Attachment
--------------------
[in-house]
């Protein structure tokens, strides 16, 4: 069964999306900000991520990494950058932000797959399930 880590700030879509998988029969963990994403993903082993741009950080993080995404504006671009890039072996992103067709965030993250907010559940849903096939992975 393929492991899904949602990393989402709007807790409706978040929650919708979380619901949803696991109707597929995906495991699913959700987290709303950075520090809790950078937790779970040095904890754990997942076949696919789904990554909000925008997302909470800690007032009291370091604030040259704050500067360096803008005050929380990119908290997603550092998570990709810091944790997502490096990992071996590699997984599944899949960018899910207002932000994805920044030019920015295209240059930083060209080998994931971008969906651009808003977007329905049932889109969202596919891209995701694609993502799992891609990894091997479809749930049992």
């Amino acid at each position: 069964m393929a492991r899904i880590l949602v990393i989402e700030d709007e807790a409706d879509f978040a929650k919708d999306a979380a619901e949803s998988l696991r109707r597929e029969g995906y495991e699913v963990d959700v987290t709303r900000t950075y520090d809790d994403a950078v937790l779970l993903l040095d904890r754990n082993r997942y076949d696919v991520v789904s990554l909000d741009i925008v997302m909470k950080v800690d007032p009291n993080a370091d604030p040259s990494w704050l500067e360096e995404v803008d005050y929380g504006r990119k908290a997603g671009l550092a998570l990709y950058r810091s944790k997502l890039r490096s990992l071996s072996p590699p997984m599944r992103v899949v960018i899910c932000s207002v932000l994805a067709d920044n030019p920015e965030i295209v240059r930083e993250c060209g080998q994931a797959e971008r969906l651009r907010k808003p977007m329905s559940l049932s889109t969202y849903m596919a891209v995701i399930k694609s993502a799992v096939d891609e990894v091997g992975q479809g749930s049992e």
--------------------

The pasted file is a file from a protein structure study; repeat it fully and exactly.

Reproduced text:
[in-house]
């Protein structure tokens, strides 16, 4: 069964999306900000991520990494950058932000797959399930 880590700030879509998988029969963990994403993903082993741009950080993080995404504006671009890039072996992103067709965030993250907010559940849903096939992975 393929492991899904949602990393989402709007807790409706978040929650919708979380619901949803696991109707597929995906495991699913959700987290709303950075520090809790950078937790779970040095904890754990997942076949696919789904990554909000925008997302909470800690007032009291370091604030040259704050500067360096803008005050929380990119908290997603550092998570990709810091944790997502490096990992071996590699997984599944899949960018899910207002932000994805920044030019920015295209240059930083060209080998994931971008969906651009808003977007329905049932889109969202596919891209995701694609993502799992891609990894091997479809749930049992």
């Amino acid at each position: 069964m393929a492991r899904i880590l949602v990393i989402e700030d709007e807790a409706d879509f978040a929650k919708d999306a979380a619901e949803s998988l696991r109707r597929e029969g995906y495991e699913v963990d959700v987290t709303r900000t950075y520090d809790d994403a950078v937790l779970l993903l040095d904890r754990n082993r997942y076949d696919v991520v789904s990554l909000d741009i925008v997302m909470k950080v800690d007032p009291n993080a370091d604030p040259s990494w704050l500067e360096e995404v803008d005050y929380g504006r990119k908290a997603g671009l550092a998570l990709y950058r810091s944790k997502l890039r490096s990992l071996s072996p590699p997984m599944r992103v899949v960018i899910c932000s207002v932000l994805a067709d920044n030019p920015e965030i295209v240059r930083e993250c060209g080998q994931a797959e971008r969906l651009r907010k808003p977007m329905s559940l049932s889109t969202y849903m596919a891209v995701i399930k694609s993502a799992v096939d891609e990894v091997g992975q479809g749930s049992e």